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Dodgers reportedly interested in Zach Britton

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Welcome to trade deadline season

MLB: Baltimore Orioles at Los Angeles Dodgers
Zach Britton pitching in Dodger Stadium? Could happen. Maybe.
Jayne Kamin-Oncea-USA TODAY Sports

Welcome to trade season, where most of the next 2½ weeks will be spent sifting through speculation to find nuggets of truth. So let’s start with a Dodgers rumor floated Thursday — the club is interested in Orioles closer Zach Britton, per Jon Heyman of FanRag Sports.

Britton is one of the game’s best closers, and would form a dynamic duo with Kenley Jansen in the back end of the Dodgers bullpen. This wouldn’t be a new tactic for the Dodgers front office, who agreed to a deal with the Reds at the 2015 winter meetings for Aroldis Chapman, only to back out when news of his domestic violence incident surfaced, one for which he was suspended 30 games to start 2016.

The super bullpen concept excited Kenley Jansen, who in talking to Heyman unleashed a “Golly,” among other things:

“Man, that would be awesome,” said Kenley Jansen, the game’s best closer when informed the Dodgers had at least had a conversation with the Orioles. “You just gave me goose bumps.”

The key with most rumors is to pay attention to the wording. Heyman reports the Dodgers “have checked in to see” if Britton is available, and also notes that the closer “isn’t yet available but could become available.”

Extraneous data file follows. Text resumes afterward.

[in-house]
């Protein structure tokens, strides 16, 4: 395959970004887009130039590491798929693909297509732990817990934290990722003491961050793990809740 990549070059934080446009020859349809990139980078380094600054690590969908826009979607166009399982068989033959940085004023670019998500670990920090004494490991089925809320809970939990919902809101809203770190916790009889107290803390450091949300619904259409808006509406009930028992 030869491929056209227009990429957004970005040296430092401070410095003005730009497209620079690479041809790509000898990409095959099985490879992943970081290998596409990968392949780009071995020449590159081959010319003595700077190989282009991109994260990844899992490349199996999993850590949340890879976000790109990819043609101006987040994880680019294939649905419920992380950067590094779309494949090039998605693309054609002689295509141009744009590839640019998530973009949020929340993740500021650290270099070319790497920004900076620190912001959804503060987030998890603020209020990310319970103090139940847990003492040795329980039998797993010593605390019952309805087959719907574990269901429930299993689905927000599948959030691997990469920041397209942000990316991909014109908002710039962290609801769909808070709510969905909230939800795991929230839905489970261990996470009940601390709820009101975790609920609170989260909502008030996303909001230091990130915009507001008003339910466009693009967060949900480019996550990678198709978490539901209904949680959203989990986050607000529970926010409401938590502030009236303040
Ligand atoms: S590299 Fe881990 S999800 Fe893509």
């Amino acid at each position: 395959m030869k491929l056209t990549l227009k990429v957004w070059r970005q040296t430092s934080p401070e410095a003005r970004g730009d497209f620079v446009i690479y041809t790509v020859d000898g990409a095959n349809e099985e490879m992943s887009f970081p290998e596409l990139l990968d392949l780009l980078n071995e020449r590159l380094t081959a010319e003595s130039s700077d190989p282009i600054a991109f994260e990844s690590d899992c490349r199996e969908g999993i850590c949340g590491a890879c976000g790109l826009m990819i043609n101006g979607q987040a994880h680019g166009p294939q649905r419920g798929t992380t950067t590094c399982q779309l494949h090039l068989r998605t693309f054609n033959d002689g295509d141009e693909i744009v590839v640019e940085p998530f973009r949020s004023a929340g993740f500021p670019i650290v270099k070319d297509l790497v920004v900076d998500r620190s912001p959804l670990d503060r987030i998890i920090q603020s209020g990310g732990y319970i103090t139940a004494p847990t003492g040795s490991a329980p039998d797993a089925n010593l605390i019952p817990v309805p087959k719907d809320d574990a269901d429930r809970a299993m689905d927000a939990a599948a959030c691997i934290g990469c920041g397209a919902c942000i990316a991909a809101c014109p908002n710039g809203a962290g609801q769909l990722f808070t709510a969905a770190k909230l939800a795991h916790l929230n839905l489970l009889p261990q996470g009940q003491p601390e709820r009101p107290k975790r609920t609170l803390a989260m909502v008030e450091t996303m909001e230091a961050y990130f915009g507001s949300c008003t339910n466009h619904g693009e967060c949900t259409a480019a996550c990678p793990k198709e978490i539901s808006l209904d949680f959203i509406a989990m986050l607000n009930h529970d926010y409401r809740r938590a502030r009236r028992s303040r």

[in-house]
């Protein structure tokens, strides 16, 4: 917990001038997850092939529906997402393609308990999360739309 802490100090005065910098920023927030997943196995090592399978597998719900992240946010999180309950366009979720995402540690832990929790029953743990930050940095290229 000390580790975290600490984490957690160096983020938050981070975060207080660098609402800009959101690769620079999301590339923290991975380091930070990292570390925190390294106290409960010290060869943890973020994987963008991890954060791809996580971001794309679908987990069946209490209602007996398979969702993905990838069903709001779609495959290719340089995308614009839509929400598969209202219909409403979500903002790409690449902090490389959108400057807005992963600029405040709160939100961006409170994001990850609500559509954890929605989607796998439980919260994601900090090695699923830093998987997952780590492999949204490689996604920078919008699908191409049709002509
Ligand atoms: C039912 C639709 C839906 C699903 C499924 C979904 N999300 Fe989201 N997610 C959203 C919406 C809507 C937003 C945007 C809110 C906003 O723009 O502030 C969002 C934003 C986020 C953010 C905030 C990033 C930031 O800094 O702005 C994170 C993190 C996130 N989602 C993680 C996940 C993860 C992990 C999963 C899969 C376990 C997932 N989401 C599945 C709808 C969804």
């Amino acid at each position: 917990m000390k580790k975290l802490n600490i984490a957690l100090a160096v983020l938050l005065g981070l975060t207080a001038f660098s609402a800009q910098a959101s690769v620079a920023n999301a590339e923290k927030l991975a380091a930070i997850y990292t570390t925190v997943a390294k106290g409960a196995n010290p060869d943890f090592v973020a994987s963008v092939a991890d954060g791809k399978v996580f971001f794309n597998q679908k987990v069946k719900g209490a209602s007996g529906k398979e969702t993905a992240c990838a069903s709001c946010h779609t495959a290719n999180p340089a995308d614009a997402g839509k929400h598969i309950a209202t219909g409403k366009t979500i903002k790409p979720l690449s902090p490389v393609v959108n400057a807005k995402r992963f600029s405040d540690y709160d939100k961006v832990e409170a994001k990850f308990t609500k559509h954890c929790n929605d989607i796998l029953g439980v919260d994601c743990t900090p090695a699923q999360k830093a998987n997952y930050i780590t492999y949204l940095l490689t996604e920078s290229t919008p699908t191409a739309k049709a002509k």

Britton is making $11.4 million this season (roughly $3.86 million remaining after July 31), and wouldn’t be a rental. He has one more year of arbitration eligibility before qualifying for free agency after 2018.

He has been one of the game’s best closers in the last few years, saving 120 games from 2014-16, with a 1.38 ERA and 2.40 FIP, with 215 strikeouts and 55 walks in 209 innings and a ridiculous 77.9-percent ground ball rate. Britton converted all 47 save opportunities in 2016 and posted a 0.54 ERA, finishing fourth in American League Cy Young voting.

This year he has pitched only 12 games, with two separate disabled list stints for a forearm strain. He did return a week before the All-Star break, and as Heyman reported was throwing 95-96 mph.

Chapman was eventually dealt in the 2015-16 offseason, then traded again at the deadline, with the Cubs sending the Yankees four prospects in the latter deal. Gleyber Torres was the prize, with the shortstop ranking as the 27th-best prospect by Baseball America, and 34th by Baseball Prospectus. Adam Warren wasn’t a prospect, but at 28 and with 289 big league innings of both starting and relieving experience under his belt was also in the deal.

That trade isn’t a perfect comp for Britton, who would presumably be around for two postseasons instead of one. But given that rubric of a top-40 prospect plus a pitcher with big league experience in multiple roles, a Dodgers trade would likely need to include one of Yadier Alvarez or Alex Verdugo, plus Ross Stripling or Brock Stewart, plus others, for starters. Feel free to mix and match those, and/or Willie Calhoun, and adjust accordingly.

Britton isn’t the only left-handed reliever on the market, with Heyman reporting the Dodgers are “believed to like” Justin Wilson of the Tigers and Brad Hand of the Padres.

The Dodgers bullpen has been a great strength for the Dodgers this season, who are allowing just 3.33 runs per game in 2017, a half-run better than any other team in baseball and one of only three MLB teams allowing under four runs per game.

The Dodgers bullpen is second in the majors in ERA (2.99), FIP (3.34) and strikeout rate (28.3%), and third in xFIP (3.70). But it doesn’t mean they won’t try to upgrade in the next 17 days.